Ukrainian Jews celebrated Sukkot 2022 in Montreal—but they also watched anxiously as the war was showing no end

Jewish Ukrainians recently arrived in Montreal enjoyed a Sukkot meal hosted by Federation CJA and Agence Ometz.

Marianna Lasinska can only watch helplessly as her city of Mykolaiv in southern Ukraine comes under renewed Russian attack.

She and her 15-year-old daughter Martina, her only child, managed to flee Mykolaiv last spring and settle in Montreal this summer, leaving behind her husband, a doctor, who has been in the thick of the Ukrainian counter-offensive and her mother in the besieged city.

They are grateful for the support they have received from the Jewish community and other resources in Montreal, but mother and daughter long for the day they can return home. As Martina says, “I love my country so much.”

They never dreamed of having to leave their comfortable life that was suddenly and so brutally disrupted and, with no end in sight to the conflict, they live with uncertainty and worry.

“One day everything changed for us,” said Lasinska.

Mother and daughter were among about 50 Jewish Ukrainians who escaped the war and are now living in Montreal who attended a Sukkot celebration hosted by Federation CJA.

“The people are amazing,” said Lasinska. “They have helped us very much from the first day.”  Her daughter adds, “They are like family.”

Mykolaiv, a port on the Black Sea considered strategically important, was the target of fierce Russian air strikes from Feb. 26, two days after the invasion, suffering widespread damage and civilian casualties.

Lasinska’s apartment took a direct hit, crumbling the structure. Getting out of Mykolaiv was not easy; it is on an island and the bridges were blocked. Travelling westward was perilous; their car was shot at, before they made it to Hungary and then Slovakia, where they obtained Canadian visas to join a friend in Montreal.

Although Ukrainian forces repelled the Russians by spring, Mykolaiv, which is near the occupied Kherson region, is again being shelled relentlessly.

Once a major Jewish centre, Mykolaiv has only a small community today in which Lasinska and Martina were active. Lasinska, who has a PhD, taught in the history department of Mykolaiv National University, specializing in Jewish history. Martina was a leader in Jewish youth activities and, fluent in English, was involved with international Jewish organizations.

So they were thrilled when Martina made contact through a Facebook group with Oxana Pasternak, a development officer with the RSJ (Russian Speaking Jewish) division of the federation, which has provided material aid and, more importantly, a sense of connectedness during this period of adjustment.

Marianna is happy that she has been able to continue to give classes online, while she takes French lessons. Martina attends École Secondaire Félix Leclerc on the West Island and went to Camp B’nai Brith this summer. Both are glad they can communicate almost daily with loved ones in Ukraine.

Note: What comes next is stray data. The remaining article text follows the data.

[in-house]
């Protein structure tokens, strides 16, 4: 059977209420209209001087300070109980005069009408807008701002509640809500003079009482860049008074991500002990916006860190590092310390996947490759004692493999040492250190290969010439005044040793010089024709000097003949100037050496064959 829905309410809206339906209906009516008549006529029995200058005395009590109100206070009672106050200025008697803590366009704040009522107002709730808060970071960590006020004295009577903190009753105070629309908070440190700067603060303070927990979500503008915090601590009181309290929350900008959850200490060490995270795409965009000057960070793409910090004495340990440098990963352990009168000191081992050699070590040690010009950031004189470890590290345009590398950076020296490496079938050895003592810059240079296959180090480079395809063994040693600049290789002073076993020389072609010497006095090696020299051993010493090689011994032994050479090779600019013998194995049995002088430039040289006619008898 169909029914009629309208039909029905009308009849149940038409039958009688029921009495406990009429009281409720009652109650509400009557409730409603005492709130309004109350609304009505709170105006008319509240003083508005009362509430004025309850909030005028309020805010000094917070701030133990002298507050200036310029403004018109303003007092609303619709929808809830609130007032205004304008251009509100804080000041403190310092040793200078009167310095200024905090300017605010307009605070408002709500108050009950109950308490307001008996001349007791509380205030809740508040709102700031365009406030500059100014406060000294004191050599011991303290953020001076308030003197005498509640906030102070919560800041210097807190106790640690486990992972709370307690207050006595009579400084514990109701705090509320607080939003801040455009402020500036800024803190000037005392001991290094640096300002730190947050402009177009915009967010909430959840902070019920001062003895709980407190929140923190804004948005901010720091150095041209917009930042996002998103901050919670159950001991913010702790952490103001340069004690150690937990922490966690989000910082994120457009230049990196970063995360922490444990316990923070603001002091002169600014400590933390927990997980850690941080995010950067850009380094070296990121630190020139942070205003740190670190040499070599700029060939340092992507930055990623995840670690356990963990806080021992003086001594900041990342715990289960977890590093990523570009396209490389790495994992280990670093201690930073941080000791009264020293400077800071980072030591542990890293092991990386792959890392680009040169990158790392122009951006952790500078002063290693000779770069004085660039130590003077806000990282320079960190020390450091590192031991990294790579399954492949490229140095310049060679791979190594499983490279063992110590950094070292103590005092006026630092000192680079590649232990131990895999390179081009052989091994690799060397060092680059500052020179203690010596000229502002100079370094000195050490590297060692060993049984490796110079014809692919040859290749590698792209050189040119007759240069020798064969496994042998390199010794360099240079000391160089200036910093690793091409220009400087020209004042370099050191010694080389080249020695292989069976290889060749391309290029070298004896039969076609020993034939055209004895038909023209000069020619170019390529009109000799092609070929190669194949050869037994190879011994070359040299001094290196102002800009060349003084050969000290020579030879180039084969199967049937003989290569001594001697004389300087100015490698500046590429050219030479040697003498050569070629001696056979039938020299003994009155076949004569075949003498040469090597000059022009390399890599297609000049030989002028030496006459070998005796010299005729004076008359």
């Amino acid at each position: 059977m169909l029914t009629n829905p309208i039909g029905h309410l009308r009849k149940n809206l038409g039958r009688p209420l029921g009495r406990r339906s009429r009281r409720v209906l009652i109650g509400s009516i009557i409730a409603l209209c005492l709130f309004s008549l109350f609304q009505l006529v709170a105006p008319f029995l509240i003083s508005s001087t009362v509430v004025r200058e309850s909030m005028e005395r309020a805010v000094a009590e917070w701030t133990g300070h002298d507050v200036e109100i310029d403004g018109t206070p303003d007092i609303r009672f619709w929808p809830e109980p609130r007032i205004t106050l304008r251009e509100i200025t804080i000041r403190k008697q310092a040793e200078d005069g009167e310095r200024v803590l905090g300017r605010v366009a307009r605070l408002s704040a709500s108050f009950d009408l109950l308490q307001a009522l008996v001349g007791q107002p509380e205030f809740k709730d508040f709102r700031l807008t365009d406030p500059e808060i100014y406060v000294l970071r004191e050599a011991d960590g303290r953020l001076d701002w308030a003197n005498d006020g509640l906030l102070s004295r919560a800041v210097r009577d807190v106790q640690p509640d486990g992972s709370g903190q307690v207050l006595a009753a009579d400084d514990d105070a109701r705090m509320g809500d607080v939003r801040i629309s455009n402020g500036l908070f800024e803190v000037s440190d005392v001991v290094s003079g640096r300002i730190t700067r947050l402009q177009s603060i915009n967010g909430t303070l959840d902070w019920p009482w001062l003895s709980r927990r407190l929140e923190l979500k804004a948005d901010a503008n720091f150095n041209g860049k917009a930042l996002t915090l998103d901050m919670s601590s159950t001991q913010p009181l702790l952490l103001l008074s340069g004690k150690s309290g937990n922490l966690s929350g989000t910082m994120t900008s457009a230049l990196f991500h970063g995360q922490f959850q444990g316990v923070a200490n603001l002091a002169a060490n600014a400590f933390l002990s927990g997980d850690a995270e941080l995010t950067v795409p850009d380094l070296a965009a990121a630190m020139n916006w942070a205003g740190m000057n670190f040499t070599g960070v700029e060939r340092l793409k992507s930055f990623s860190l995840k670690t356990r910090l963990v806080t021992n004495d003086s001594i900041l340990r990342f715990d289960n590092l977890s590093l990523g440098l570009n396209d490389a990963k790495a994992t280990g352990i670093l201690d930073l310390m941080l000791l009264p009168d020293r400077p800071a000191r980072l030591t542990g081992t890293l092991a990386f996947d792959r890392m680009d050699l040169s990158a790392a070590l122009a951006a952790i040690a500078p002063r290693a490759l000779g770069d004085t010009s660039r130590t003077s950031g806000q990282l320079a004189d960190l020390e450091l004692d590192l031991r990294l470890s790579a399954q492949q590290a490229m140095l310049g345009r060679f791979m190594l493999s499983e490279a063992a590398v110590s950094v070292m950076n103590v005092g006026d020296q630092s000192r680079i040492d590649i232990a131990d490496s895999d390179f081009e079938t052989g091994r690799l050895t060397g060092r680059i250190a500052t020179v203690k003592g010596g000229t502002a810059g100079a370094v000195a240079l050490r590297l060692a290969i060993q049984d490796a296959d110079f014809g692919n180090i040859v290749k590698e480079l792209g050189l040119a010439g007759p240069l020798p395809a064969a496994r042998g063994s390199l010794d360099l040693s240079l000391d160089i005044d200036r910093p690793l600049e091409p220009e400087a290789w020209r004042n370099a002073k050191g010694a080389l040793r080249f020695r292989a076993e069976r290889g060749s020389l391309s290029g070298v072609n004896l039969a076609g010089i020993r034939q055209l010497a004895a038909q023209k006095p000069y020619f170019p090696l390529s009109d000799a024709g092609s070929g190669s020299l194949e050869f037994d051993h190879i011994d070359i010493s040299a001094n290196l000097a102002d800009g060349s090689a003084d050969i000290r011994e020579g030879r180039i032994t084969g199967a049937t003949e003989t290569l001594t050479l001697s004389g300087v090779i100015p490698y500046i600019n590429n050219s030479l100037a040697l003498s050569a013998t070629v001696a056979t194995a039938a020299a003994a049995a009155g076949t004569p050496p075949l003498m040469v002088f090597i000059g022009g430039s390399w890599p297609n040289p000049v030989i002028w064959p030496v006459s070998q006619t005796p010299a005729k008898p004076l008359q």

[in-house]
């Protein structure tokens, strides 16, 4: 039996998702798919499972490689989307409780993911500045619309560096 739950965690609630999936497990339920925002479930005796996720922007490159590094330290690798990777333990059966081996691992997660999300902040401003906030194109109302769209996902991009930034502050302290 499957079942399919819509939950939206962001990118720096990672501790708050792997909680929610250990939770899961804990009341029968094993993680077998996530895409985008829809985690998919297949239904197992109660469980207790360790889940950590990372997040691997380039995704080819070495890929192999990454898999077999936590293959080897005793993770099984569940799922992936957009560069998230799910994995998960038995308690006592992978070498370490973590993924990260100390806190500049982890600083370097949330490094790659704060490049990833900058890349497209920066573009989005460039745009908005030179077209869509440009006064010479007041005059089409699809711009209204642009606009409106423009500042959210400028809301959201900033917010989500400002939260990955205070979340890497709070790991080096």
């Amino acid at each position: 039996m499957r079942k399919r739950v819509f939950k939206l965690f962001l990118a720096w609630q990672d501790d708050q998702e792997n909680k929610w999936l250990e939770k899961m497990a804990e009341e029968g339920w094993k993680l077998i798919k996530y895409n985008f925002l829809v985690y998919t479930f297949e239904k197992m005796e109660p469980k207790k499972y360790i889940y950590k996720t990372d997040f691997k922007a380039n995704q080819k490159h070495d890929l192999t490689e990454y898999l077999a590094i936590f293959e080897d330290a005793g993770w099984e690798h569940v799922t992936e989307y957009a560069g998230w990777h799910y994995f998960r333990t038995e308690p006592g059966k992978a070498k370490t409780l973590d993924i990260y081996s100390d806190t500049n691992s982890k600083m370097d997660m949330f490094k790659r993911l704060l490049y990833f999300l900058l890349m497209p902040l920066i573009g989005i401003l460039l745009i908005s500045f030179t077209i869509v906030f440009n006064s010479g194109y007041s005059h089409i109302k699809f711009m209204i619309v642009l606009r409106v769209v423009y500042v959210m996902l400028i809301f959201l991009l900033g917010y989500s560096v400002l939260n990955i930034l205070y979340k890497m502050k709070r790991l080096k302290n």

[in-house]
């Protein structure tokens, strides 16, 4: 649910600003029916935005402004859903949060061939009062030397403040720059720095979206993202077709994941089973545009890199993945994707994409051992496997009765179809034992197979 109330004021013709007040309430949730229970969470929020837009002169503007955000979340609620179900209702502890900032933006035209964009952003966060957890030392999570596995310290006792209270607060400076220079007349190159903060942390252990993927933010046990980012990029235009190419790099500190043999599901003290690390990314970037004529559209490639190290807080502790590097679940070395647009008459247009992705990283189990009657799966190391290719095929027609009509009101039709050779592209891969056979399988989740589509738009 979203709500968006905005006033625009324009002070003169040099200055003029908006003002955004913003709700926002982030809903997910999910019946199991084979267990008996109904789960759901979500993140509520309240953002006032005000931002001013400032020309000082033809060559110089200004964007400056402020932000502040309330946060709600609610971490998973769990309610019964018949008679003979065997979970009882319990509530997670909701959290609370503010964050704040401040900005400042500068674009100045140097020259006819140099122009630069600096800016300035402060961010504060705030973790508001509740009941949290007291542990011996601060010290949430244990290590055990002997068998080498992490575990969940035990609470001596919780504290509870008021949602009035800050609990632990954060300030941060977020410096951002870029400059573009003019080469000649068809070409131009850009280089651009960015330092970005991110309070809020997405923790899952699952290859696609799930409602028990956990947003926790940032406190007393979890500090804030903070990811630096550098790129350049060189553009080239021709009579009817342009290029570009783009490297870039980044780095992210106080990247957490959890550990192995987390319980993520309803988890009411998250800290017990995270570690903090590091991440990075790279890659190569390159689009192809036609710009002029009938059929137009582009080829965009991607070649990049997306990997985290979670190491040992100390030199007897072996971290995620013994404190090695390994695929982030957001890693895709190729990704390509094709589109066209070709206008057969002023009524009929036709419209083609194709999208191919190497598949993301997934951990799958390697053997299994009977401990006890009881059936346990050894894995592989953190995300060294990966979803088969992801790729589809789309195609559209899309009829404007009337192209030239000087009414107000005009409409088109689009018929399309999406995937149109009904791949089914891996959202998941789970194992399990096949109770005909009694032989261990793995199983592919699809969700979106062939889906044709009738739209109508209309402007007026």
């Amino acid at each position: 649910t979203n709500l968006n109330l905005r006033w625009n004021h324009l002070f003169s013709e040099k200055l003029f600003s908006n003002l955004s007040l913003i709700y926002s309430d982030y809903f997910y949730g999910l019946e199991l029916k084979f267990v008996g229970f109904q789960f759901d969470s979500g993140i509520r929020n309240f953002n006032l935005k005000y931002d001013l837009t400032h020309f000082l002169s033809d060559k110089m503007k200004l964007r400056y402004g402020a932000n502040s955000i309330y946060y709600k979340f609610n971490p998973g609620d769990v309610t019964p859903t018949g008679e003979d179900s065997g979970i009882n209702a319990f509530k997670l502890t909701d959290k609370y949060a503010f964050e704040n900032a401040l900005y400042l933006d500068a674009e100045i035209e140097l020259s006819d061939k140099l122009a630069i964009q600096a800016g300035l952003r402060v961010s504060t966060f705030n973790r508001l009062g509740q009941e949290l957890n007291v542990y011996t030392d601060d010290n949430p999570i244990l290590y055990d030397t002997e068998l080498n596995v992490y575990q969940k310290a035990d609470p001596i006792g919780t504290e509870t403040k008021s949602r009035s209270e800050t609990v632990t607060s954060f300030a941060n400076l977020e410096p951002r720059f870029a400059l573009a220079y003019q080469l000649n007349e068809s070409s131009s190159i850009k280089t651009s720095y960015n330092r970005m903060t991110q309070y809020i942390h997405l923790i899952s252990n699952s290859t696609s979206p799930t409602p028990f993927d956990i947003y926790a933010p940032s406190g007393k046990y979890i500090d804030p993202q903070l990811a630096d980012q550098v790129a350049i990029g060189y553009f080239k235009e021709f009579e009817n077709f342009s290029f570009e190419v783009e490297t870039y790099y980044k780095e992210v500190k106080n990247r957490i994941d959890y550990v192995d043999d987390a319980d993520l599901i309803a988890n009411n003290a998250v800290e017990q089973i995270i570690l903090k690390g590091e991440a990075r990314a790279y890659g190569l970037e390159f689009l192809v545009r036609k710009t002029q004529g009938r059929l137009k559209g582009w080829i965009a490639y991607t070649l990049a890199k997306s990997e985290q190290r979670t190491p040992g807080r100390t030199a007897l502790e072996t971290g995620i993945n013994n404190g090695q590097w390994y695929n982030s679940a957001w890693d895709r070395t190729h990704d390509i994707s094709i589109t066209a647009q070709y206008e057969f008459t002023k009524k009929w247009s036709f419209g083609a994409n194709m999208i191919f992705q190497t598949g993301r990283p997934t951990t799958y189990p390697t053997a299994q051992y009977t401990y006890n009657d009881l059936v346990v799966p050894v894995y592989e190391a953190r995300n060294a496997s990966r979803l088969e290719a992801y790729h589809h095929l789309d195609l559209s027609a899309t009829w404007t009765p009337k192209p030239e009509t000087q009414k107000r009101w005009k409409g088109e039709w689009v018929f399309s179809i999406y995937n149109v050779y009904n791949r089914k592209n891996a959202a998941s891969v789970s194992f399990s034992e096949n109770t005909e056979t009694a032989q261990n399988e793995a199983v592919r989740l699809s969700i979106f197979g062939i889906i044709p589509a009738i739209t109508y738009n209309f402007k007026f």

Martina, who is also learning French, finds her teachers and classmates understanding and open. It’s been especially difficult for a teen whose friends remain in Ukraine or are scattered to other countries.

While her mother wonders what is to come, Martina keeps her youthful optimism. “Our army is the best. My dad says we are so strong, no one expected that.”

Pasternak said the federation is aware of over 100 Ukrainian Jews who have arrived in Montreal since the war, most of them women and children or elderly people.

Soviet-born Mikhael Goldshtein, president of the RSJ division, said in Quebec the fleeing Ukrainians are able to get work and study permits and receive health care.

They have all experienced trauma. He said one woman told him it took her three days to reach the border from Kharkiv, literally crawling on the ground at times to escape the shooting.

“She was so happy when she crossed into Poland and saw all the Jewish and Israeli agencies there. She knew she was not alone,” he said.

Most of those here do not know whether they will stay or go back one day, he said.

“They left everything behind suddenly; often coming with one bag to start a new life thousands of kilometres away from home and relatives.” Most identify as Jews culturally and are not religious, but they appreciate the community’s outreach, Goldshtein added.

Rain prevented the dinner from being held in the sukkah in the federation courtyard, and was moved into the Gelber Centre. The guests were welcomed by Goldshtein who assured them the community cares and by Abba Brodt, federation director of impact partnerships and allocations, who explained the meaning of Sukkot.

A couple attending, Volodimir and Anastasia Shpitser, in Montreal since July, left Odesa for Israel two years ago with their three young daughters. They fear for their relatives still living in Ukraine, and he went back since the war to help some get out.

This was the first time they had attended a Jewish community event in Montreal, and said they did so mostly for their girls—a 4-year-old and twins aged 8. With plans to stay here permanently, they want to nurture their Jewish identity.

Also on hand was Rabbi Israel Sirota, longtime director of Chabad’s Jewish Russian Community Centre. He said several of the newcomers are living nearby, even though most are not religious. “They don’t know so much about Judaism, but we are going to teach them.”

The event was enlivened by the appearance of dozens of young people stopping by during a night of sukkah hopping, bearing bottles of vodka. They wished all a hag sameach and promised, “We are here for you if you need anything.”